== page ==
Health Advocate Blog

Feeling down, depressed or overwhelmed? Your EAP can help

Mental health conditions may not be easy to understand or talk about, but Mental Health Month provides an opportunity to learn more about steps you can take to help yourself or a loved one who might be experiencing anxiety, depression, or signs of any other mental illness. Approximately 1 in 5 Americans will experience a mental health condition, which means many others will be affected as they care for loved ones.

There are resources available to help through medical facilities, your local community and even your employer. A majority of employers offer access to an Employee Assistance Program (EAP), which connects employees to confidential, professional assistance to help with personal, family and work issues, often at no charge to them. Licensed Professional Counselors and other specialists can help employees tackle issues such as stress, depression, substance abuse, financial concerns and family/relationship issues.

Key features of EAPs include:

  • Short-term counseling – When you or a loved one need someone to talk to about mental health, stress, family, substance abuse, or any number of other concerns having an impact on your life, a Licensed Professional Counselor can help. Most EAPs provide a number of telephonic, video or in-person sessions at no cost, but if you need additional help, the counselor can help refer you to long-term assistance.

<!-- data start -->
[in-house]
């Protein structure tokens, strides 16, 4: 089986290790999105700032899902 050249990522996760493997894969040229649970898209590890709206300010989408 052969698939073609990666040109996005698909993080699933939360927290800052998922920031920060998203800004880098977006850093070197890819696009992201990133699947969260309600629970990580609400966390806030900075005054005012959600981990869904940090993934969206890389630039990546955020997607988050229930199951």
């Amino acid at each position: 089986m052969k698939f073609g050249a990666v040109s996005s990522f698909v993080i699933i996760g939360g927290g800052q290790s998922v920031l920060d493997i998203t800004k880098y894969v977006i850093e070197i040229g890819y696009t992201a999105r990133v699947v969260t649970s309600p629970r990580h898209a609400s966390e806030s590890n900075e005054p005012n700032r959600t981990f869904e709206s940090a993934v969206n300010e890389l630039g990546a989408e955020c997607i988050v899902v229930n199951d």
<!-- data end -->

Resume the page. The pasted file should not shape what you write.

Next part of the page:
• Critical incident support – In the event that a crisis occurs in your organization or area, EAPs can send support staff directly to your site to help assist you and your colleagues as needed.
  • Work/life balance – Feeling overwhelmed trying to manage everything at once?
    In addition to helping you address and find ways to manage your stress, many EAPs also provide assistance locating resources in your area, saving you time and stress. These experts can help connect you with care for your children or older loved ones as well as legal assistance if needed.
  • Financial assistance – Money is often a major contributor to stress, impacting both mental and physical health. EAPs can help navigate financial issues, including debt management, budgeting and credit issues, as well as refer employees to local resources. Further, some programs also offer assistance negotiating uncovered medical bills to help reduce employees’ financial burden.

This is just a sampling of some of the services an EAP can help provide. Other areas include, but are not limited to, questions about retirement or adoption, help putting back the pieces after identity theft, and more. Remember, EAPs provide confidential assistance, often available 24/7 at no cost to employees. Contact your Human Resources department today to find out if your employer offers access to an EAP that can help you.

For Health Advocate Members

If you’re a Health Advocate member with access to our EAP+Work/Life Program, and you or a loved one need assistance, contact a Licensed Professional Counselor or Work/Life Specialist for help with any of the areas listed above. You also have access to a work/life website with additional resources, educational information, and webinars.